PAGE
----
We – myself, Jonah Freedman, Nick Rosano and an assist from Dan Haiek – debated several midseason award winners on this week’s March to the Match, and I only had time to half-make a point that I feel needs making.
The point is this: When it comes to the award for “Most Improved Player” (which as Jonah pointed out isn’t actually an MLS award, which led to my having an off-mic yelling fit, and now it’s going to be my own special award that I give out in this column and perhaps send a basket of cookies to the winner), there are several different levels. And it’s important to understand that:
1. Having a “Most Improved Player” award is important. MLS is a selling league, and if the players aren’t improving, then something’s gone wrong.
2. Some levels are harder to reach than others.
Point No. 1 is self-explanatory, and applies to every league in the world to one degree or another, as well as to every team in the world save for those owned by oil billionaires or districts of Spain.
Point No. 2, however, deserves some fleshing out.
First, we’ve all seen rotation players get their chance and win a significant role. Sometimes it ends up being an out-of-nowhere, picked-him-up-off-the-scrap-heap story. Sometimes it ends up being a this-guy-is-finally-making-good-on-his-potential story. There are a few other ways, the most common one being a guy just growing into a role, like Mike Magee did in LA.
One way or another, it happens every season for about half the teams in the league, and we’ll call it “Level 1.”
Between the Lines: Patrick Nyarko
Getting to Level 1 isn’t easy, of course, but it’s easier than going from a starter to an All-Star. That happens much less frequently. There are only a few guys who can claim it each year, and when they reach that level – Level 2 – you tend to nod and say “This guy’s bringing it every single game.” Patrick Nyarko and Matt Besler, to name two, got there last season.
Both are still stuck there, though, because getting from Level 2 to Level 3 is the real jump. That’s when a guy who was really, really good turns into a guy who you can count on to show up and be one of the very best players on the pitch every time out.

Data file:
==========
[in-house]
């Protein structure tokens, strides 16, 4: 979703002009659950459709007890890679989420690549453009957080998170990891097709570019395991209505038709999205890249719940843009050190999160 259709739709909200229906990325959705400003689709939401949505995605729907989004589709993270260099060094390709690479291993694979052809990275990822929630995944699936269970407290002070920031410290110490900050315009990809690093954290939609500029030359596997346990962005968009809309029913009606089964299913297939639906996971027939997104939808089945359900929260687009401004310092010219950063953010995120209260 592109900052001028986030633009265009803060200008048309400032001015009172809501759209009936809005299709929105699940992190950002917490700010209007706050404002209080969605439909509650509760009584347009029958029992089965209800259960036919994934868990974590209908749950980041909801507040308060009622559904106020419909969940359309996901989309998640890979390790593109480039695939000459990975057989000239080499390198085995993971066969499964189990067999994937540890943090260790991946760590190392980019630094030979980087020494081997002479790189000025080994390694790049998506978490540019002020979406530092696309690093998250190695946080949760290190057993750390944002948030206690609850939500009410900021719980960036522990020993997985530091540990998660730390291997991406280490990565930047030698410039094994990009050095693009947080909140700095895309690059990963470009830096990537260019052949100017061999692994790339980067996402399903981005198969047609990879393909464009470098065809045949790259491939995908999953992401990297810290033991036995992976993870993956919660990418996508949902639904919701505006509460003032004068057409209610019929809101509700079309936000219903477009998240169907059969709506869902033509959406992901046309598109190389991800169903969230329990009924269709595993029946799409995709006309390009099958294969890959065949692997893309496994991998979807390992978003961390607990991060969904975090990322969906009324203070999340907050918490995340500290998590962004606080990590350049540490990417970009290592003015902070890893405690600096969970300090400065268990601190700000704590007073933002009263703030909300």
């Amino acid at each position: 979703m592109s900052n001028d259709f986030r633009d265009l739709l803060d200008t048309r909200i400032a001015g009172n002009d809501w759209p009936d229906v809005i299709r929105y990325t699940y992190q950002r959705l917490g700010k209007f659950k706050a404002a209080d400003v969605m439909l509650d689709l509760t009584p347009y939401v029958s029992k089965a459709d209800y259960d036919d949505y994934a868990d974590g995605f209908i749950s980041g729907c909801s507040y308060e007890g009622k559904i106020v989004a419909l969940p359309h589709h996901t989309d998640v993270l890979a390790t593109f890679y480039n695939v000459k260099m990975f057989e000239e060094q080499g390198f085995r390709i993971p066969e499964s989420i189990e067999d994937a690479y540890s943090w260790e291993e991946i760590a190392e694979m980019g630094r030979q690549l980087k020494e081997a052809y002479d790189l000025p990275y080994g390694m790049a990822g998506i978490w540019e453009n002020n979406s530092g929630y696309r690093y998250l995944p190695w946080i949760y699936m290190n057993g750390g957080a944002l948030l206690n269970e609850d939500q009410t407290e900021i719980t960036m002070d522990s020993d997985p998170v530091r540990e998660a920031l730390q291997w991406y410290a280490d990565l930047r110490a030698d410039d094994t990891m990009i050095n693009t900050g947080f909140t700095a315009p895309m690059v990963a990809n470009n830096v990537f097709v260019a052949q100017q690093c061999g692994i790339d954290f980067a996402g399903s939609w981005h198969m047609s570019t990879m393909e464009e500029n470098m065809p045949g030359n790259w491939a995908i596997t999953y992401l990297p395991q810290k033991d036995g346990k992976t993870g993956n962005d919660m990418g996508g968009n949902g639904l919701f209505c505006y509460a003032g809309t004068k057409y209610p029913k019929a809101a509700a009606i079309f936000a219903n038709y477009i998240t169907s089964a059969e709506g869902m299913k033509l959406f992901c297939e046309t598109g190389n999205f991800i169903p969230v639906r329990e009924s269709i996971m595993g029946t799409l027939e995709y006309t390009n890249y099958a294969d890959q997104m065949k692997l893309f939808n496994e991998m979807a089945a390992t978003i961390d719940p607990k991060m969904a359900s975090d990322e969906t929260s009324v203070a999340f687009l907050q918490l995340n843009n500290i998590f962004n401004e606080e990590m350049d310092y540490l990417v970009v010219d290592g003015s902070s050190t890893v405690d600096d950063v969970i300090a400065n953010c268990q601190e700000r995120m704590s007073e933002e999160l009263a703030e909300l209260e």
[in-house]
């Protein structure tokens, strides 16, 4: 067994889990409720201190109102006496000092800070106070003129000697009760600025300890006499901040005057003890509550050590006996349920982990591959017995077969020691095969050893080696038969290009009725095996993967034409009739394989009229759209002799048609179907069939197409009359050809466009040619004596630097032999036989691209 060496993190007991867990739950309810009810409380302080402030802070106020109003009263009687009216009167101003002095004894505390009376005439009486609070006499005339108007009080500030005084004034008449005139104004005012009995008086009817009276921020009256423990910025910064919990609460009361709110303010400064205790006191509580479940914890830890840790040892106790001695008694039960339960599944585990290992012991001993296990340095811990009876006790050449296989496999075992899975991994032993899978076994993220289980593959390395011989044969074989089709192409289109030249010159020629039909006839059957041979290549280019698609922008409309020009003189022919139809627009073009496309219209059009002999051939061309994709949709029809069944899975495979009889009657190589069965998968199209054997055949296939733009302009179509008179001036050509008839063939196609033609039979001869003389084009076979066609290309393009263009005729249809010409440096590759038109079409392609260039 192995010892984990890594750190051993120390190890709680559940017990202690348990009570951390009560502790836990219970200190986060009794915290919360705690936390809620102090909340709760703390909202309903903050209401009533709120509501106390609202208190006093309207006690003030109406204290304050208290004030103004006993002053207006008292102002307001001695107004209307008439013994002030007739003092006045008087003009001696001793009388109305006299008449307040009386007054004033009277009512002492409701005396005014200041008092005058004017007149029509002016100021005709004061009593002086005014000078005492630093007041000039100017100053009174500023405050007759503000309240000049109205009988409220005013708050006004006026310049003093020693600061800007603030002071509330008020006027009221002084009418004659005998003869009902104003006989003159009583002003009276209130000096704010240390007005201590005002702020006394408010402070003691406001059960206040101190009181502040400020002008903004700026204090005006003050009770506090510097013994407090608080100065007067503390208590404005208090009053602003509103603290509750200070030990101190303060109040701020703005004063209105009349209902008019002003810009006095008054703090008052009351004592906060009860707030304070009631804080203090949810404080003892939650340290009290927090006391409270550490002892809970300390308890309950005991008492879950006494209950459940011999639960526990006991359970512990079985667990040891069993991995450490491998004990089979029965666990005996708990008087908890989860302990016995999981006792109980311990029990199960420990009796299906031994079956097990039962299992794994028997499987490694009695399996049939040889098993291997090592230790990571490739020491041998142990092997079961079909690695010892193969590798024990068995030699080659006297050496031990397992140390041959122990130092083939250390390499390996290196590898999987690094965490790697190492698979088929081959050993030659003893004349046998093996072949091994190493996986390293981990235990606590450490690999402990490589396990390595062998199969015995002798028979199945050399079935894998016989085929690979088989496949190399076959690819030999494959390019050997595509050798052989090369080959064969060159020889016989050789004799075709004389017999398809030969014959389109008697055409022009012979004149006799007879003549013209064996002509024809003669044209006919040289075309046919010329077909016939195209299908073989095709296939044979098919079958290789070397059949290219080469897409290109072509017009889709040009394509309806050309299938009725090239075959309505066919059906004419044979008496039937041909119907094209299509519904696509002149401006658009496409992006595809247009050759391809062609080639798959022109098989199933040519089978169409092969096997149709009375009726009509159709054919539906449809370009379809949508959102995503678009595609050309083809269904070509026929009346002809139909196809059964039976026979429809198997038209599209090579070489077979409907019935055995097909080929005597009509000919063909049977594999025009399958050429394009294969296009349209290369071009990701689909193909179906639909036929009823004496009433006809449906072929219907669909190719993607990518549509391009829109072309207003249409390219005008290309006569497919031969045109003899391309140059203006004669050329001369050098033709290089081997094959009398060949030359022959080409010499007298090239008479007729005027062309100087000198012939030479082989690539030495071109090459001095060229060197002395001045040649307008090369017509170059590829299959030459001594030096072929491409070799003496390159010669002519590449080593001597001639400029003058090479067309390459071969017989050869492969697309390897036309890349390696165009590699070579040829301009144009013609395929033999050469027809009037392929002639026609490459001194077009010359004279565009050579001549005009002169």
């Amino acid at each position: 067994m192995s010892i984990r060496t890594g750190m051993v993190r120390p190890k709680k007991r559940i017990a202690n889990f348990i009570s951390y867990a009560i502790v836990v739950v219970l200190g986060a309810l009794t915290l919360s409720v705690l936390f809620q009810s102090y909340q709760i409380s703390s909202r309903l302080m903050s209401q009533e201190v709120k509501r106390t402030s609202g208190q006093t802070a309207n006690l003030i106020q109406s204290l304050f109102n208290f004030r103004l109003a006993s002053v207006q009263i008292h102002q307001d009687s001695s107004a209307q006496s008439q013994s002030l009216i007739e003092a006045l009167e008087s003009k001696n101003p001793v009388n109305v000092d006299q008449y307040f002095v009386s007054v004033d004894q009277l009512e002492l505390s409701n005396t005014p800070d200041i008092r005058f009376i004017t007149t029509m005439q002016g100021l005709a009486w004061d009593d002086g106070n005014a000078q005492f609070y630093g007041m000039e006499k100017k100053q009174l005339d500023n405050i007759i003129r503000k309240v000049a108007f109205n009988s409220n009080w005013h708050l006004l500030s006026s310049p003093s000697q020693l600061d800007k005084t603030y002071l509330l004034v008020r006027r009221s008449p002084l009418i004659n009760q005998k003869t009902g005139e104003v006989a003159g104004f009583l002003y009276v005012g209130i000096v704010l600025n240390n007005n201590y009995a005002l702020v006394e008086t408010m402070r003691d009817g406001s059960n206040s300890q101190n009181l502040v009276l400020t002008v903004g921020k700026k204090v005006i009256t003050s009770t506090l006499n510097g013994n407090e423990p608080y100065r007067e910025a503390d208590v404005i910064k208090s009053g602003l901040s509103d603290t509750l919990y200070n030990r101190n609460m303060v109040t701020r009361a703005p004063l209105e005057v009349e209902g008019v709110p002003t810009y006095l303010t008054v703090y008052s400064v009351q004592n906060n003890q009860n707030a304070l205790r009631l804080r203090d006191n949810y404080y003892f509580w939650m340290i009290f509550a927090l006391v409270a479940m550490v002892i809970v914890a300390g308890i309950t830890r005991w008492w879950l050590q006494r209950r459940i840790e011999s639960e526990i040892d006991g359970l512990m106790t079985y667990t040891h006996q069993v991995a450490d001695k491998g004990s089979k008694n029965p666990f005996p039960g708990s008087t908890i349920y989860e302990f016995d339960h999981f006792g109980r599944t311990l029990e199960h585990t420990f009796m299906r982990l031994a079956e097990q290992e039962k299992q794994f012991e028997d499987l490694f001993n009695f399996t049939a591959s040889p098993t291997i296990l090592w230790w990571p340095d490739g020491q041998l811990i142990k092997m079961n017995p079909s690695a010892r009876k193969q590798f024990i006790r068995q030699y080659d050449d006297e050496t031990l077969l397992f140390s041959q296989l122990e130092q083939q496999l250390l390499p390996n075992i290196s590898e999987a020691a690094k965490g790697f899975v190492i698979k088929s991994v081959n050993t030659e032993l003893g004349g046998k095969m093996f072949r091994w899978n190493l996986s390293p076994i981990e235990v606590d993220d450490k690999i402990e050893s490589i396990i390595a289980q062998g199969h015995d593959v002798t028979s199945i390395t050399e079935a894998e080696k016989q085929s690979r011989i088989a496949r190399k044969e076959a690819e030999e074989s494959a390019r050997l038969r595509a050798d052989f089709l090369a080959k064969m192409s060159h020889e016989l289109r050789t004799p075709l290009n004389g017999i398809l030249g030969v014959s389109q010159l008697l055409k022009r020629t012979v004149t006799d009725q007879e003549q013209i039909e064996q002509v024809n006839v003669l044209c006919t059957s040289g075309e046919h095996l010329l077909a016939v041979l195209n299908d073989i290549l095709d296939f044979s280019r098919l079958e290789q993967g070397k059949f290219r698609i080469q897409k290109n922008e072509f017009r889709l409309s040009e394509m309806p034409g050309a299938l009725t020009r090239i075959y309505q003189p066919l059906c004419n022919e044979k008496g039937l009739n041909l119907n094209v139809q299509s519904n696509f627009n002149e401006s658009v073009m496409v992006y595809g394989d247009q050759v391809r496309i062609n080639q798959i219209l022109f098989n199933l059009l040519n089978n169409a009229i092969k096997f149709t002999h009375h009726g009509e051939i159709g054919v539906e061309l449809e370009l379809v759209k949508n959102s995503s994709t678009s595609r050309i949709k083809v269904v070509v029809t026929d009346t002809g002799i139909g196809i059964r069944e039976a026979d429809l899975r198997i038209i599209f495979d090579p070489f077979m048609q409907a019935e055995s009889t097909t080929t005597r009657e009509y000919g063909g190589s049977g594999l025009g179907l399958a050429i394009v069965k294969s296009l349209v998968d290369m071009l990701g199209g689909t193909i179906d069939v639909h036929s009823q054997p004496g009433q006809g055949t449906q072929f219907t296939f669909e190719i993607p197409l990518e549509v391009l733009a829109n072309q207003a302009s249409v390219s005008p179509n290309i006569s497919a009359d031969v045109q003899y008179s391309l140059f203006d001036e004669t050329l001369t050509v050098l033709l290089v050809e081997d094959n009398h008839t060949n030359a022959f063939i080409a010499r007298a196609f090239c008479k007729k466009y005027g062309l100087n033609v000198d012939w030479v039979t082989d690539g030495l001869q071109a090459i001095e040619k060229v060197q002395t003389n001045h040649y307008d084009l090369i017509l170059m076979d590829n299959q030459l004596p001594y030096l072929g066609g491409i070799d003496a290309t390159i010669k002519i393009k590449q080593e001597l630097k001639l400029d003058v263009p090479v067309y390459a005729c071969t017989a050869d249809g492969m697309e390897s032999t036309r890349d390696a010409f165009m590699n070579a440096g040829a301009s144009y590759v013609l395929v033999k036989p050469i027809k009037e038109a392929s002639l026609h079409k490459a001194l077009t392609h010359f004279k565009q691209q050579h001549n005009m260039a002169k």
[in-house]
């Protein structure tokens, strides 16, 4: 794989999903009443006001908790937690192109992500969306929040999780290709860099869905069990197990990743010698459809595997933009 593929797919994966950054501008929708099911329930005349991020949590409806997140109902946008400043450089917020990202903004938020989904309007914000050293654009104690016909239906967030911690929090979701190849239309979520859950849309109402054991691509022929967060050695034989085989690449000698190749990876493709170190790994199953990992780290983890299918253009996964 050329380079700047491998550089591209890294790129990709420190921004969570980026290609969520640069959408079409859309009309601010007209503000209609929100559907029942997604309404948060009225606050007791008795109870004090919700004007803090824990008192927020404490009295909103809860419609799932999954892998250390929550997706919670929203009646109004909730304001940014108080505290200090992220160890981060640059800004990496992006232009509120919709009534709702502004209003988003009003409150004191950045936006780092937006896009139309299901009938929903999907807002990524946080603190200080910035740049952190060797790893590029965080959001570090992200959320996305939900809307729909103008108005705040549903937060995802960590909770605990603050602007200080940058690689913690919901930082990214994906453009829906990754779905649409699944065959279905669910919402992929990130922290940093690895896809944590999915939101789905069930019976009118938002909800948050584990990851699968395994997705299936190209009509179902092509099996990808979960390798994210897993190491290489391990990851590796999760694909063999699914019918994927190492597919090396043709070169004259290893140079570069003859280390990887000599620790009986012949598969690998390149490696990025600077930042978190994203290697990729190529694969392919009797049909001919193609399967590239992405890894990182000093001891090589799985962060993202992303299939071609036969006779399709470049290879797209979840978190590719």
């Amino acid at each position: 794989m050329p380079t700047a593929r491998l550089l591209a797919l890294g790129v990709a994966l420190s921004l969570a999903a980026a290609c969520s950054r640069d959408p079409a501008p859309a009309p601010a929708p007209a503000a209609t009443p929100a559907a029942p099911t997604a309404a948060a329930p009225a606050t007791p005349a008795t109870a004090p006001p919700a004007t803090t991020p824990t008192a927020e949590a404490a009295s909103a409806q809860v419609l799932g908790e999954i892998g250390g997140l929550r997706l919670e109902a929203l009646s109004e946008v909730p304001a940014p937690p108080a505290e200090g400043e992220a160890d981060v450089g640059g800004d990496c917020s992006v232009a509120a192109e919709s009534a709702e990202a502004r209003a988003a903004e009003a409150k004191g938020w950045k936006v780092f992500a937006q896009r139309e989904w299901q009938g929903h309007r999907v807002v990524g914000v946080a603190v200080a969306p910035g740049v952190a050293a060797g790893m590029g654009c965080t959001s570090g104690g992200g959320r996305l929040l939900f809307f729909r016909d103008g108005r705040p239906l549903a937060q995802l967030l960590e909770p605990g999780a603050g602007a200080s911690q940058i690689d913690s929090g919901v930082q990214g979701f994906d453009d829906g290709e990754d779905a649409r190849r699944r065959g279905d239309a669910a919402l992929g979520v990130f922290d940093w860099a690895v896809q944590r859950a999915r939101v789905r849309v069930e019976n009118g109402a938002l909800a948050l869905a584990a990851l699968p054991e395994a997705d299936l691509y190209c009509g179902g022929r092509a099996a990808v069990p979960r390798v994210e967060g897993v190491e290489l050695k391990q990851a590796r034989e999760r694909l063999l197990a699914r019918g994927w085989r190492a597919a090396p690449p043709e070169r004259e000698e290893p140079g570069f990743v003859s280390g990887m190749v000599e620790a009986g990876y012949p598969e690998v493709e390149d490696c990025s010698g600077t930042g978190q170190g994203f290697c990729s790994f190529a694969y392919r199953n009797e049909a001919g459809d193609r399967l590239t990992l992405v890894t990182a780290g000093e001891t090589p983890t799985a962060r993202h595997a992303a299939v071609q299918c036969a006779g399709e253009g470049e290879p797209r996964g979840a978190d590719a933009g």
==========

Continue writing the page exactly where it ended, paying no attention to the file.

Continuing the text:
Last year we saw Brad Davis, Omar Gonzalez and Osvaldo Alonso make that jump (Brek Shea tried, but flamed out by September). It was, quite frankly, awesome to see so many good players become great players.
But at the end of the year all the “Most Improved” talk centered around a Level 1 guy – Dominic Oduro – who finally got his shot in a system that made the most of his talents.
Not to knock Oduro’s accomplishments – 12 goals is always a nice haul – but it’s much harder to do what Davis, Gonzalez and Alonso did. It’s almost unfair to compare the two levels of improvement.
So I won’t. I’m going to hand out three different midseason Most Improved Player awards: One for Level 1, one for Level 2 and one for Level 3.
Most Improved Player: Level 1
Justin Morrow, San Jose Earthquakes
Morrow was a combine standout back in 2010, a guy who came into the event with no real position (he played left midfield in college), and left with no real position, but somehow impressed everyone anyway.
Frank Yallop & Co. gave him 18 months to marinate in training, then threw him in at left back midway through last season. He proved up to the task for the most part, and was one of my sleeper picks for a breakout season.